Monday, September 10, 2007


The more etymologically minded among you will be aware that carob seeds were once used for weighing gold and from this practice we derive the word carat, from Greek keration.

The Ragusa area is famed for its numerous carob trees, which are evergreen, provide excellent shade and of course, their fruit in the form of pods and seeds. The tree is a protected species. This is the time of year when the carob pods fall from the trees, though I am told that it is quite difficult to get the last few off as they like to hook themselves around the branches. They have to be knocked and shaken down. Those lucky enough to have carob trees on their land take the pods to warehouses – where they are piled literally as high as houses – to be weighed. The buying rate is 40 centesimi per kilo and you need very few to make a kilo.

Carob is also known as il pane di San Giovanni [St John’s bread] because the seeds are said to have nourished St John in the desert:
"And John was clothed with camel’s hair and , with a girdle of skin about his loins; and he did eat locusts and wild honey. " - Mark 1: 6.
"And his meat was locusts and wild honey." - Matthew 3: 4.
There is some confusion here, though it is generally accepted that the “wild honey” was carob. The carob tree is sometimes known as the “locust tree” because the insects are attracted to it, so this could also be a reference to the tree and to other vegetation beloved of locusts.
Another probable Biblical reference occurs in the Parable of the Prodigal Son:
"And he would fain have filled his belly with the husks that the swine did eat: and no man gave unto him. " - Luke 16: 15.
The husks were almost certainly carob pods.

Today, here in Sicily, carob is used to make a flour, from which biscuits are produced, it is used in some types of Modican chocolate, the manufacture of a liqueur and it is the main ingredient in some local cough sweets. [I hated the taste of the latter but they cured my cough!] A pasta called lolli is also made from carob flour and I am told it is very heavy in texture. Carob is also used in cattle feed.

My friend Gino makes a pudding, a type of blancmange, from carob and he was good enough to give me his recipe over the phone today:
Budino di carrubo
2 kg carob pods, washed and bashed into small pieces with a stone
a little cornflour
a little honey

Put the carob pieces in a bowl of water and let them soak for a few hours. Drain them. Boil the liquid and reduce it to about 0.5 litre. Mix a little cornflour with some of the liquid, then stir this into the remaining liquid. Put a little honey into the base and onto the sides of some moulds and pour in the thickened gel mixture. Chill.


Liz Hinds said...

That's interesting. I didn't know about the origins of carats.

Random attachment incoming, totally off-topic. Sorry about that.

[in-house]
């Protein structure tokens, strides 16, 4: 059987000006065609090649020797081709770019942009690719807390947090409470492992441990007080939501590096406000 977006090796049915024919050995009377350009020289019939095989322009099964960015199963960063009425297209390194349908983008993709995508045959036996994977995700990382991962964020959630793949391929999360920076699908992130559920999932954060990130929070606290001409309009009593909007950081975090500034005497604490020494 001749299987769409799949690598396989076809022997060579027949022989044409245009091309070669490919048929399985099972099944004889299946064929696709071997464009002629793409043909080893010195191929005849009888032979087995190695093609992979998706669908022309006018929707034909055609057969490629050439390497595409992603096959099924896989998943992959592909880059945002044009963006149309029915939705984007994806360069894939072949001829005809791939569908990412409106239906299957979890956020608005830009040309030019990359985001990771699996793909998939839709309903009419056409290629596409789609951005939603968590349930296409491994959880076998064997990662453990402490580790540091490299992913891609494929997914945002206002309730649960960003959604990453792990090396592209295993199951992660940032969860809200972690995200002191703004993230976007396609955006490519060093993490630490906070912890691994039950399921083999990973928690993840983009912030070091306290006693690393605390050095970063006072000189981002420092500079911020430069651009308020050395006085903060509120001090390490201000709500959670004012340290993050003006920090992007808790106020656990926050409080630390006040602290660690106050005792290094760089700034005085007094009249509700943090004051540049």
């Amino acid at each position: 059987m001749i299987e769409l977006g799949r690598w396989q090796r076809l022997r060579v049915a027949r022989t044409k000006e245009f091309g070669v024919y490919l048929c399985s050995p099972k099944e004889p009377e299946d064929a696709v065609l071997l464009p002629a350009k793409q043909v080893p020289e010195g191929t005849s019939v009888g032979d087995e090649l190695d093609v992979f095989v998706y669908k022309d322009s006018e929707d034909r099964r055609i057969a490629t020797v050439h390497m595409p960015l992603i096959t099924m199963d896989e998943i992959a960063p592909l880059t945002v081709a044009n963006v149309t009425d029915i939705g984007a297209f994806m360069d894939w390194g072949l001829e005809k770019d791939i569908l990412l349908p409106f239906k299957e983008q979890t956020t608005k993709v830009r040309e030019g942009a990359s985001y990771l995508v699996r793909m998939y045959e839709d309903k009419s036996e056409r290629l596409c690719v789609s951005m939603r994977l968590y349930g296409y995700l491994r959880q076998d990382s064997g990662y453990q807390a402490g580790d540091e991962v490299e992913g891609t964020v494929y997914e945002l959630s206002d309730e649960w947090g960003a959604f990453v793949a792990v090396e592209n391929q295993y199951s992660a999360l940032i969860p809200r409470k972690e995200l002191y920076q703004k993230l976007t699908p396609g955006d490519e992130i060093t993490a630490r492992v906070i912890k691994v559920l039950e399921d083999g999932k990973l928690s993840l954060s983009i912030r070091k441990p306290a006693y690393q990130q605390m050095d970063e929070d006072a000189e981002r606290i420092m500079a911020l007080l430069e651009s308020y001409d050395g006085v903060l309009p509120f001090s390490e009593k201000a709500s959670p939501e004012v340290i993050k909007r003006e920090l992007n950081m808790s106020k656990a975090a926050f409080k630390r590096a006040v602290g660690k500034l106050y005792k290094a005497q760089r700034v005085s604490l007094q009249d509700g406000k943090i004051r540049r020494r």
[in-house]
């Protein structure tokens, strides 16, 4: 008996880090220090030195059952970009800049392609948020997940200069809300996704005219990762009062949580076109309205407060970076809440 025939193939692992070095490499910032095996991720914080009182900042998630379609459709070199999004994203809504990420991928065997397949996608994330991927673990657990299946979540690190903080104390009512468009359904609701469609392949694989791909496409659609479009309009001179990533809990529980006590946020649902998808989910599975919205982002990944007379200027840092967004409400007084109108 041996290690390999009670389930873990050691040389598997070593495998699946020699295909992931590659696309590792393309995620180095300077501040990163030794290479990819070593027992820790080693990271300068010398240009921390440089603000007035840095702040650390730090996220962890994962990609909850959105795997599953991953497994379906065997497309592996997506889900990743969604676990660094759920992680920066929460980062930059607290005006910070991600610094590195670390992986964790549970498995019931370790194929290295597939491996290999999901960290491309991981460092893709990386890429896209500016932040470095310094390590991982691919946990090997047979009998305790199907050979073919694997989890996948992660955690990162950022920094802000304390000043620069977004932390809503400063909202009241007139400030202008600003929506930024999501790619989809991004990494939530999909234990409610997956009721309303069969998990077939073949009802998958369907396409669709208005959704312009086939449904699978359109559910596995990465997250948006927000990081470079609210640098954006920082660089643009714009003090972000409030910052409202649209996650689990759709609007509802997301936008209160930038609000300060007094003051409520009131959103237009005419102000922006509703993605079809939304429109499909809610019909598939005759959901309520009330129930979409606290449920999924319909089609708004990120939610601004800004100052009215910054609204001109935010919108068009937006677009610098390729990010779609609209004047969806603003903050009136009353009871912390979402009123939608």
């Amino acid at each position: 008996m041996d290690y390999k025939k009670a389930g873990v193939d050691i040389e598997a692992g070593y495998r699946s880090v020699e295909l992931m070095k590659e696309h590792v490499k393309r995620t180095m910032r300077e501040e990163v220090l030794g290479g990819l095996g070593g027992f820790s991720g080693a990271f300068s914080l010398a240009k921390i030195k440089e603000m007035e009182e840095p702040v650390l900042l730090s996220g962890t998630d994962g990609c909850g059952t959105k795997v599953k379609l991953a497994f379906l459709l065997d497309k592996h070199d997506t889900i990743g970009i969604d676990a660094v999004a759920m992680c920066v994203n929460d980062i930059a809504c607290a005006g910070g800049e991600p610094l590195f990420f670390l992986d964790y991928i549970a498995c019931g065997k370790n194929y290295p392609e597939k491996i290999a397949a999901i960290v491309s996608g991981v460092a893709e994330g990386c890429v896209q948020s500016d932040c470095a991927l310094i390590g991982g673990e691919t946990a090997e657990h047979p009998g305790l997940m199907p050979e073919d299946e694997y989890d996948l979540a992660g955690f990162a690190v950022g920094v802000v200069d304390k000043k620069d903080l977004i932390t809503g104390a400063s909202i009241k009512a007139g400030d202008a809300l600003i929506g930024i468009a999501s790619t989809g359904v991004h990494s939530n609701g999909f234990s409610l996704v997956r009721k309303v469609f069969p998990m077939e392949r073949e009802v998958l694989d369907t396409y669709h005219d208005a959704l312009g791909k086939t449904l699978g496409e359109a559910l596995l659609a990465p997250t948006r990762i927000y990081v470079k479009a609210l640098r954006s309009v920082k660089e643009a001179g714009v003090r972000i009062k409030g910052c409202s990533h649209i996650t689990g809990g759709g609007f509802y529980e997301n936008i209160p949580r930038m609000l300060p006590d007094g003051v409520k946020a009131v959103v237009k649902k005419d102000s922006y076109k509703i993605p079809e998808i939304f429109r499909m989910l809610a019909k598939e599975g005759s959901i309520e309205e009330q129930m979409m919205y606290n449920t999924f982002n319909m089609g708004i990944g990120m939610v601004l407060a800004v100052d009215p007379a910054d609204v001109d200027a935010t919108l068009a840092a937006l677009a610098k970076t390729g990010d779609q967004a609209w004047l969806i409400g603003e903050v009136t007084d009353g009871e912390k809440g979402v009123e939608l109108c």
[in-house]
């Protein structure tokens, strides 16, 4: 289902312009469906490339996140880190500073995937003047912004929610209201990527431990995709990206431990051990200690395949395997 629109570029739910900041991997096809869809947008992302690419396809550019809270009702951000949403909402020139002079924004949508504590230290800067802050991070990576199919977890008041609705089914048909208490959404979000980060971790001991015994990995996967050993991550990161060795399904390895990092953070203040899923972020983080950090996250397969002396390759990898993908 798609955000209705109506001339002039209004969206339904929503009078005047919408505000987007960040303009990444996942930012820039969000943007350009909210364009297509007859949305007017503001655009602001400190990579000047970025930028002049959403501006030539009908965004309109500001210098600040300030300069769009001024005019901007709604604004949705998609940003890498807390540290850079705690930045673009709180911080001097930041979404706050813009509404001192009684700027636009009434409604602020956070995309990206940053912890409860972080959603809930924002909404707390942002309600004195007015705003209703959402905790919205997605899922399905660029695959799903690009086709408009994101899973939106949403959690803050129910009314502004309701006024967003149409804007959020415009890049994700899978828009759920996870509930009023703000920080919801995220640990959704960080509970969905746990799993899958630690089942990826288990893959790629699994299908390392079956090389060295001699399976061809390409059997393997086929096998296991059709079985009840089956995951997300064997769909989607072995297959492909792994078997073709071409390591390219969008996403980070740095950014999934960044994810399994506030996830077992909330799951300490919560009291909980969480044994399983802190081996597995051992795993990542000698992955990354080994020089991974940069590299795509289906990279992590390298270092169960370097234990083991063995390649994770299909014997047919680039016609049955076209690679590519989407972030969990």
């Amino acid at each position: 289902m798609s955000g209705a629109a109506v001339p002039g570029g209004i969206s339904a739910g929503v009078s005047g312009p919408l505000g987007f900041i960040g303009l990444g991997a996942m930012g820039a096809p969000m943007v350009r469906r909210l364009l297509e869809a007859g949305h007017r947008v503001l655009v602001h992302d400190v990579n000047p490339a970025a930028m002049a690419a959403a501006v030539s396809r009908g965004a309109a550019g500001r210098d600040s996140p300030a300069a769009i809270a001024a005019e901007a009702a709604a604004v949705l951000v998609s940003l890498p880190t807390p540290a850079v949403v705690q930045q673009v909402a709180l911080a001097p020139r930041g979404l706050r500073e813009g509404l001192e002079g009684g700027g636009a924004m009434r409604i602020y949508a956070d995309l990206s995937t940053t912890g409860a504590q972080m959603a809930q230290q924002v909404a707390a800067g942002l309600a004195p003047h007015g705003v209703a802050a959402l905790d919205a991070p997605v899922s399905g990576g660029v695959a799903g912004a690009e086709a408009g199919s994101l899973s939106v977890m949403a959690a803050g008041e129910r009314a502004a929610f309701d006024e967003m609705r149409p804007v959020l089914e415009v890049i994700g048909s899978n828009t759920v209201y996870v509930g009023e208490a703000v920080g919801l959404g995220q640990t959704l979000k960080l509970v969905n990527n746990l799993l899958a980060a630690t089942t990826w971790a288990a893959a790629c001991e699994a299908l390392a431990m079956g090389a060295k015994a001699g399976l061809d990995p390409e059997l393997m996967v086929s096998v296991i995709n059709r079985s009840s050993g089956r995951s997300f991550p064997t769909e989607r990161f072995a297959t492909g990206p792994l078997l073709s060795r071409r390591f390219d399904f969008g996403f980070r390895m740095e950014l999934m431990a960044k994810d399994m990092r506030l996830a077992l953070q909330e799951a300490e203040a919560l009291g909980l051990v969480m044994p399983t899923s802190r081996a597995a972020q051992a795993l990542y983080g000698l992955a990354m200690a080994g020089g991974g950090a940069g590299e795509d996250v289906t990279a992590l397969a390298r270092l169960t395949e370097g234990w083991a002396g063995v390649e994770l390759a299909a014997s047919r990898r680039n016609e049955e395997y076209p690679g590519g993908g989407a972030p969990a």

I have to say that the blancmange recipe doesn't sound awfully enticing: does it taste good?

Welshcakes Limoncello said...

Hi, Liz. I don't know as I haven't tasted it. I just put it here for interest. I'm not a lover of carob myself.

jmb said...

Interesting post WCLC, I didn't know anything about them, certainly didn't know they were the derivation of carat.
I think I would give the pudding a miss even if I had a carob tree. Bashing soaking and boiling is a bit off putting. (? two t's)

Lee said...

I can see myself sitting under those trees with a loaf of bread, cheese, salami and a bottle of red wine. Oh! Yes! Perhaps Patrizio is there with me! ;)

Lee said...

For our information:

"The centre of origin of C. siliqua is not clear. It was placed in the eastern Mediterranean region (Turkey and Syria). However, carob considered also as native to the highlands of southern Arabia. The original distribution of C. siliqua is not clear as it has undergone extensive cultivation since ancient times. Carob is believed to have been spread by the Greeks to Greece and Italy and then by the Arabs along the coast of northern Africa into the south and east of Spain, from where it migrated to the south of Portugal and the southeast of France. Spontaneous carobs occur in many places around the western Mediterranean basin but they are regarded as feral derivatives of the fruit crop which probably evolved under domestication."

The word "carob" originates from Arabic and Hebrew.

Just a piece of interesting trivia! ;)

ThunderDragon said...

Aww, you've destroyed my illusion that it was somehow related to carrots! :(

Welshcakes Limoncello said...

Hi, jmb: yes, it is the bashing that would deter me - unless someone had upset me and then I would let out my frustration on the poor pods! Lee - ha! - you'd have to race me to him! Thanks for the extra info. Oh, sorry, TD!!

James Higham said...

My goodness you're waxing lyrical lately. This was fascinating.

lady macleod said...

I didn't know that and I studied ancient Greek. I love the photographs, looks a bit like the scenes from a movie.

Wonderful history lesson! Thank you. I'm going to have to work this into conversation you know...

Crushed said...

I will like a bit of history trivia. I had never heard of them either, but certainly I shan't forget them now.

Welshcakes Limoncello said...

Very kind of you to say so, Sir James. Thanks, Lady M and Crushed. Glad you both enjoyed it.

Anonymous said...

When I lived in Cyprus [strange, I've just mentioned that in relation to another matter, in an email to you!], I used to hate the smell of the wild crab trees - maybe it was the smell of the rough land they stood on but my parents told me it was the carabs.

Anonymous said...

carab trees - not crab trees - they would be most amazing!

Welshcakes Limoncello said...

Hi, Shirl. I'd like to see some crab trees!


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